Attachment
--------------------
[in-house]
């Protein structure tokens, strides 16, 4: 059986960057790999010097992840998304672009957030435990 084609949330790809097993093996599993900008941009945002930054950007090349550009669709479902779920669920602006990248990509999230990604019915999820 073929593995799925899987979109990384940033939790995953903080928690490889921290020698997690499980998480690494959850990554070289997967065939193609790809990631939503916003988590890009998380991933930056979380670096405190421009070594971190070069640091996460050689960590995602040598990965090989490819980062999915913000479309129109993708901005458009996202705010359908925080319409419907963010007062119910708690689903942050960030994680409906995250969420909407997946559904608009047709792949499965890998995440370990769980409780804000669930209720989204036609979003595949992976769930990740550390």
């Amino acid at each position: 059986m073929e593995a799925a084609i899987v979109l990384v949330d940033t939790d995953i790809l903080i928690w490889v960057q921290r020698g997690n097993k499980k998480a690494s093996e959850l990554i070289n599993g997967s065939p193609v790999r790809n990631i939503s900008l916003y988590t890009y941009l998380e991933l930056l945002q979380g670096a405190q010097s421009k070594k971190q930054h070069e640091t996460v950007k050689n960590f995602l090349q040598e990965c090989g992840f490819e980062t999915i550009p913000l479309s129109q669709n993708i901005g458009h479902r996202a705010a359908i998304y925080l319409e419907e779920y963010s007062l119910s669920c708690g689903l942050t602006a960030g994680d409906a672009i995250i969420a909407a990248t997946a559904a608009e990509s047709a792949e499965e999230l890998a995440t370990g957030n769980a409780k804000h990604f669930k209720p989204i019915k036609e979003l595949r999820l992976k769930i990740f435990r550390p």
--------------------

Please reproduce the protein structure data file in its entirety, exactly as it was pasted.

[in-house]
């Protein structure tokens, strides 16, 4: 059986960057790999010097992840998304672009957030435990 084609949330790809097993093996599993900008941009945002930054950007090349550009669709479902779920669920602006990248990509999230990604019915999820 073929593995799925899987979109990384940033939790995953903080928690490889921290020698997690499980998480690494959850990554070289997967065939193609790809990631939503916003988590890009998380991933930056979380670096405190421009070594971190070069640091996460050689960590995602040598990965090989490819980062999915913000479309129109993708901005458009996202705010359908925080319409419907963010007062119910708690689903942050960030994680409906995250969420909407997946559904608009047709792949499965890998995440370990769980409780804000669930209720989204036609979003595949992976769930990740550390």
């Amino acid at each position: 059986m073929e593995a799925a084609i899987v979109l990384v949330d940033t939790d995953i790809l903080i928690w490889v960057q921290r020698g997690n097993k499980k998480a690494s093996e959850l990554i070289n599993g997967s065939p193609v790999r790809n990631i939503s900008l916003y988590t890009y941009l998380e991933l930056l945002q979380g670096a405190q010097s421009k070594k971190q930054h070069e640091t996460v950007k050689n960590f995602l090349q040598e990965c090989g992840f490819e980062t999915i550009p913000l479309s129109q669709n993708i901005g458009h479902r996202a705010a359908i998304y925080l319409e419907e779920y963010s007062l119910s669920c708690g689903l942050t602006a960030g994680d409906a672009i995250i969420a909407a990248t997946a559904a608009e990509s047709a792949e499965e999230l890998a995440t370990g957030n769980a409780k804000h990604f669930k209720p989204i019915k036609e979003l595949r999820l992976k769930i990740f435990r550390p």